Update #3 regarding upcoming response:
Yeah, yeah, yeah. It’s now Saturday. Gotta love being a multiple-offense deadline breaker. (I tend to value thoroughness over timeliness–so anyone out there who was thinking of hiring me for any time-sensitive job, you’ve been duly warned.) I’m currently adding a final section on wheat to Campbell response #2, and then this puppy WILL be ready to post. Pinky swear! Thanks for bearing with me.
–(end update/start of older post)–
I’m excited to see quite a few people take interest in the China Study data (huzzah, numbers!), and even more excited that some of you are already posting the results of your analyses. To quote reader and blogger Ned Kock:
I hope more people will do their own analyses on the original data, like we have been doing. Then the discussion will move away from X or Y are saying this, to something more like “the data” is saying this.
While I’m finishing a fairly laborious (you’ll see what I mean later) response to Mr. Campbell, I thought I’d post some of the data I already have typed up for those of you who are gettin’ antsy. I’ll be updating this entry frequently as I upload more files, but here’s the first batch.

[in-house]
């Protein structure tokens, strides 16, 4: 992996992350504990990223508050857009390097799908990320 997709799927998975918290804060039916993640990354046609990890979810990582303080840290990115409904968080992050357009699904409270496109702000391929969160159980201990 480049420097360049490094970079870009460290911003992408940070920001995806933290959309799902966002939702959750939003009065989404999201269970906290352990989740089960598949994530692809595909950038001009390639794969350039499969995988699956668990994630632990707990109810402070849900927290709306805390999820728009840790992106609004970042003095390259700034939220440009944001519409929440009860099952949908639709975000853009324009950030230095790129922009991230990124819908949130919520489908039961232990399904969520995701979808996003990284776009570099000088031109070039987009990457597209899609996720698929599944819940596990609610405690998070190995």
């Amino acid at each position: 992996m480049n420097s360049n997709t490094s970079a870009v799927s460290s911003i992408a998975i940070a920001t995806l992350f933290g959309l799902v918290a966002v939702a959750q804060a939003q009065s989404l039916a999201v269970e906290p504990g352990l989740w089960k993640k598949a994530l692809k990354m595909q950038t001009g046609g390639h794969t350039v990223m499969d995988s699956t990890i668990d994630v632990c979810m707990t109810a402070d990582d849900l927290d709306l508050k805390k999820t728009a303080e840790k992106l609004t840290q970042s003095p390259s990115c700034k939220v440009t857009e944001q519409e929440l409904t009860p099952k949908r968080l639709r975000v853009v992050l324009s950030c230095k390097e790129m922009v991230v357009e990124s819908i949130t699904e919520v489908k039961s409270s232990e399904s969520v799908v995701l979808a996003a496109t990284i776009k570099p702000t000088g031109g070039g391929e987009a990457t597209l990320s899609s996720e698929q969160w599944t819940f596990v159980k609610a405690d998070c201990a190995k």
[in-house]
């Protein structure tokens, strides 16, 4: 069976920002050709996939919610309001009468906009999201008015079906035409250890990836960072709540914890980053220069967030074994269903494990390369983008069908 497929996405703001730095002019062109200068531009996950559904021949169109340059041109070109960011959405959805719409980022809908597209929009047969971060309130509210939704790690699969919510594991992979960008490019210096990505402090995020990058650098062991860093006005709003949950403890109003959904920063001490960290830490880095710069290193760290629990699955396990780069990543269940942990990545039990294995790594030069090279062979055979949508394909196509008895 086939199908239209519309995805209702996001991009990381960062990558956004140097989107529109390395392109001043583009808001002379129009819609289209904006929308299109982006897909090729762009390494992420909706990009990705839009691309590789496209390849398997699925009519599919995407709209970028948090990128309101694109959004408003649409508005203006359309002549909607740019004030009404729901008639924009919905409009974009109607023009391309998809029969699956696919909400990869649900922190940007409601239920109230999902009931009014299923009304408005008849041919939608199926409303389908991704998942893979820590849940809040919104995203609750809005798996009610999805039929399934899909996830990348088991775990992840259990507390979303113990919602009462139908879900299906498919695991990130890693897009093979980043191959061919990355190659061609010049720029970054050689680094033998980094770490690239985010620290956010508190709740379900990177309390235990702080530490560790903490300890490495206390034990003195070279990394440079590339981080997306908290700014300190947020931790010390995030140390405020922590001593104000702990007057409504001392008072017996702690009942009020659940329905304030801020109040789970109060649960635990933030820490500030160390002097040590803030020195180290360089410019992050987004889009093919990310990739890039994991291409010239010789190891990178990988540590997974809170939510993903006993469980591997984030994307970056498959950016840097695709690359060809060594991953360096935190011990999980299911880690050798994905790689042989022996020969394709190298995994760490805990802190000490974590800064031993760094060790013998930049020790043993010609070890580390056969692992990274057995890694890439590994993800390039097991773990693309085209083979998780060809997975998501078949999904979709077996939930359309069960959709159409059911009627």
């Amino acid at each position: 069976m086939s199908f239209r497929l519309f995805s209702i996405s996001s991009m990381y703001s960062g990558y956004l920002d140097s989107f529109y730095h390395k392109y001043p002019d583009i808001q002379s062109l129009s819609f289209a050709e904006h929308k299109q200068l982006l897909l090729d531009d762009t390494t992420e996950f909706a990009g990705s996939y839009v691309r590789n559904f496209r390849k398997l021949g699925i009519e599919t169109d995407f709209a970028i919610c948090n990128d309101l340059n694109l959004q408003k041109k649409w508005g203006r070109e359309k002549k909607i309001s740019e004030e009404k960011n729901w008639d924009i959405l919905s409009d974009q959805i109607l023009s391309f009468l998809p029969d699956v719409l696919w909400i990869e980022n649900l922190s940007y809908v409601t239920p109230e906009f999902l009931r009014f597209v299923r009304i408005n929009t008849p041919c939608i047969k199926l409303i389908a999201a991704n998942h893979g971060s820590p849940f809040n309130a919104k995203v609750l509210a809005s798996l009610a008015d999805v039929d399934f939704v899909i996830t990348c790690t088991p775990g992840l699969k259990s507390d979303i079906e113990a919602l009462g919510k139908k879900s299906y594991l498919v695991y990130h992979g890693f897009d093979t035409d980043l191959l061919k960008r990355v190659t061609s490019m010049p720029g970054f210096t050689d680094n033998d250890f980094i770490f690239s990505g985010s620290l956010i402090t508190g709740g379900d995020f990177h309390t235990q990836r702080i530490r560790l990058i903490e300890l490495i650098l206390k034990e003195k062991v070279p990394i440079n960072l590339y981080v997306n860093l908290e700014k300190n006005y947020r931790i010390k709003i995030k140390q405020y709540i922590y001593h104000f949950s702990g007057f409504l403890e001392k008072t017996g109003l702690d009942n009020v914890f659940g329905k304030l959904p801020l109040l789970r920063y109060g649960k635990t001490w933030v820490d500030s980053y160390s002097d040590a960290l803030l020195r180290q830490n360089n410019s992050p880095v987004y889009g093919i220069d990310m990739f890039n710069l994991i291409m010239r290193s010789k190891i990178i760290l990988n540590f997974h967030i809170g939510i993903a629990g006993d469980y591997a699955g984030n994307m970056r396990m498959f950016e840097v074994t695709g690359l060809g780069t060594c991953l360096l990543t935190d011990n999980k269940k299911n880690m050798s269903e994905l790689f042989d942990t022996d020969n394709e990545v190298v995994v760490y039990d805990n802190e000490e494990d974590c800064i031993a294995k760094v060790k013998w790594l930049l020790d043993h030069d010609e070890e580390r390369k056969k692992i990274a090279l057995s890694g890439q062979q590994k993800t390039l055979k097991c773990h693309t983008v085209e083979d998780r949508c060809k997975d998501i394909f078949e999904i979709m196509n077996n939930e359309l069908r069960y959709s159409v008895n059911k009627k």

I’ll also use this post to link to anyone who has posted their results somewhere on the ‘net. Those will be right after the links to the data.
Also feel free to request any variable(s) you’re interested in analyzing, and I’ll type them up when I have a spare moment.
Myocardial infarction/coronary heart disease:
(includes total cholesterol, HDL cholesterol, green vegetable consumption, animal protein, plant protein, dairy variables, egg variables, meat variables, and fish variables)
- Myocardial infarction variables for Excell 2007
- Myocardial infarction/CHD variables for Excell ’97 – ’03
(Note: included are the variables “amount of green vegetables consumed” and “frequency of green vegetables consumed” to illustrate the Green Veggie Paradox.)
(includes cholesterol, schistosomiasis, plant protein, and animal protein)
(A shout out to eds. Chen Junshi, T. Colin Campbell, Li Junyao, and Richard Peto for making this stuff available in book form.)
So far, we have two posts from Ned Kock:
- The China Study again: A multivariate analysis suggesting that schistosomiasis rules!
- The China Study one more time: Are raw plant foods giving people cancer? (This one’s particularly interesting: Ned used a nonlinear regression analysis on the data with no schistosomiasis infection, and uncovered a U-curve in the relationship between cholesterol and colorectal cancer. In other words, the counties with the lowest cholesterol and highest cholesterol had higher rates of colorectal cancer than the groups with more mid-range cholesterol, who appear the most protected. Ned offers a great hypothesis for this result in his post. Additionally, while animal protein consumption correlated strongly with total cholesterol, animal protein itself correlated inversely (beta = -0.31, p<0.10) with colorectal cancer, while plant protein correlated positively (beta = 0.47, p<0.01). Remember, of course, that correlation doesn’t equal causation, and this is just a sampling of the dizzying number of variables recorded in the China Study.)